Doing jury service

You must do jury service when you’re sent a jury summons form, unless you’re allowed to delay it.

You can either:

You must reply within 7 days.

You can be fined up to £1,000 if you do not return the form or turn up for your jury service.

The jury service will be as close as possible to where you live.

The court will not pay you to do jury service, but you can claim expenses such as food, drink and travel. You can also claim for loss of earnings if your employer does not pay you during your jury service.

You can watch a video about jury service. There’s also a Welsh language version of the video.

Jury service and coronavirus (COVID-19)

Most jury trials are currently postponed.

You may still be summoned to do jury service at a future date. If you receive a jury summons form, you still have to respond to it. You’ll be contacted by the court near the time of the trial to confirm if you need to attend. Read more guidance about how coronavirus is affecting jury service.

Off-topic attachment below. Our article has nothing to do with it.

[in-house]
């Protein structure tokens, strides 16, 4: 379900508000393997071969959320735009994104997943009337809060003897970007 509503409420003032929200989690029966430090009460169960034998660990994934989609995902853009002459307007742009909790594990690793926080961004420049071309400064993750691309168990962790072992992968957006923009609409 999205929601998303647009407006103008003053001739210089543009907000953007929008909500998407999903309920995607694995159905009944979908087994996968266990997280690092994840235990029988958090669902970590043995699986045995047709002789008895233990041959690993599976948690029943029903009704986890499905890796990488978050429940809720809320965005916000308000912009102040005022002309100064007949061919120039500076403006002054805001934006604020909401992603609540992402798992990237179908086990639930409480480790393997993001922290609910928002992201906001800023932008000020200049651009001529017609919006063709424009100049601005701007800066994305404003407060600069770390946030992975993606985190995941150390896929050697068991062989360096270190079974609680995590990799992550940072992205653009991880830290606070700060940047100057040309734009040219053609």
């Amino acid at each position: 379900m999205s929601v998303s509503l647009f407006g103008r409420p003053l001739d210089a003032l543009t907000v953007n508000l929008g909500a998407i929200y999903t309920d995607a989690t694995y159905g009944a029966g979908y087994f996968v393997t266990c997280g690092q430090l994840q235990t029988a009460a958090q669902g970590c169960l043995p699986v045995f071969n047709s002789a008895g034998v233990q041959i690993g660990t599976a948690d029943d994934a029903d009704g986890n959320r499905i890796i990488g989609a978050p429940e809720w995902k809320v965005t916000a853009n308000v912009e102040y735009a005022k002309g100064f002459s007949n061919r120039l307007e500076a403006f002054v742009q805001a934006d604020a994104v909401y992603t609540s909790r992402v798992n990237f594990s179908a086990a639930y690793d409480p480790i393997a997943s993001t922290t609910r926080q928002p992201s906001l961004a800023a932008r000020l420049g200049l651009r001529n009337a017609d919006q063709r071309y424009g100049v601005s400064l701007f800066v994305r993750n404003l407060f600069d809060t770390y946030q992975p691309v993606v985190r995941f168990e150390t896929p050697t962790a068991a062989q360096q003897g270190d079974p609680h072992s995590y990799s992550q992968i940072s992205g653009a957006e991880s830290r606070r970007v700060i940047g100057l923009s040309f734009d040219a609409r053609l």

When you’re not allowed to do jury service

In some circumstances you cannot be on a jury, for example if you’ve been in prison in the last 10 years. These are listed in the guide to jury summons which is sent to you with the form.

How long jury service lasts

Jury service usually lasts up to 10 working days but can be longer.

You may be on a jury for more than one trial during your service.